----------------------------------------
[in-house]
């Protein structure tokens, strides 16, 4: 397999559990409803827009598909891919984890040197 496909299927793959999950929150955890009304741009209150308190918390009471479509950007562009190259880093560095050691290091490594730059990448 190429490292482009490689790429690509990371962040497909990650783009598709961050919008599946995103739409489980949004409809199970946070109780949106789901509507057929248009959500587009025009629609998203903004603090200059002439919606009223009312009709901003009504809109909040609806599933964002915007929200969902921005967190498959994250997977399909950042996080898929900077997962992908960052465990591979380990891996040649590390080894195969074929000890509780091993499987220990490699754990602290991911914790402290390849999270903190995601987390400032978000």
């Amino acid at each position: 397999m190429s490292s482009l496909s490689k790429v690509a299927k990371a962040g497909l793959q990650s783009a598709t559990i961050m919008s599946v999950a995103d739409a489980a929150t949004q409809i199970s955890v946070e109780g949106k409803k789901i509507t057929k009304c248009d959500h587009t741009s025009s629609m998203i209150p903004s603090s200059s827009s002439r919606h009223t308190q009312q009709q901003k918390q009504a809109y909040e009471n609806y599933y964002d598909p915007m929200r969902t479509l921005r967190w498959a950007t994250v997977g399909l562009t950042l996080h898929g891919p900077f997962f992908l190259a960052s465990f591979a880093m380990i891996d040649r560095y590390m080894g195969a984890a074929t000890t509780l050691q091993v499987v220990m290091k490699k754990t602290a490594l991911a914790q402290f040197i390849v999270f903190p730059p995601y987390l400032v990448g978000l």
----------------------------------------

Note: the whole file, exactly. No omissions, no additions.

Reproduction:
[in-house]
């Protein structure tokens, strides 16, 4: 397999559990409803827009598909891919984890040197 496909299927793959999950929150955890009304741009209150308190918390009471479509950007562009190259880093560095050691290091490594730059990448 190429490292482009490689790429690509990371962040497909990650783009598709961050919008599946995103739409489980949004409809199970946070109780949106789901509507057929248009959500587009025009629609998203903004603090200059002439919606009223009312009709901003009504809109909040609806599933964002915007929200969902921005967190498959994250997977399909950042996080898929900077997962992908960052465990591979380990891996040649590390080894195969074929000890509780091993499987220990490699754990602290991911914790402290390849999270903190995601987390400032978000």
């Amino acid at each position: 397999m190429s490292s482009l496909s490689k790429v690509a299927k990371a962040g497909l793959q990650s783009a598709t559990i961050m919008s599946v999950a995103d739409a489980a929150t949004q409809i199970s955890v946070e109780g949106k409803k789901i509507t057929k009304c248009d959500h587009t741009s025009s629609m998203i209150p903004s603090s200059s827009s002439r919606h009223t308190q009312q009709q901003k918390q009504a809109y909040e009471n609806y599933y964002d598909p915007m929200r969902t479509l921005r967190w498959a950007t994250v997977g399909l562009t950042l996080h898929g891919p900077f997962f992908l190259a960052s465990f591979a880093m380990i891996d040649r560095y590390m080894g195969a984890a074929t000890t509780l050691q091993v499987v220990m290091k490699k754990t602290a490594l991911a914790q402290f040197i390849v999270f903190p730059p995601y987390l400032v990448g978000l």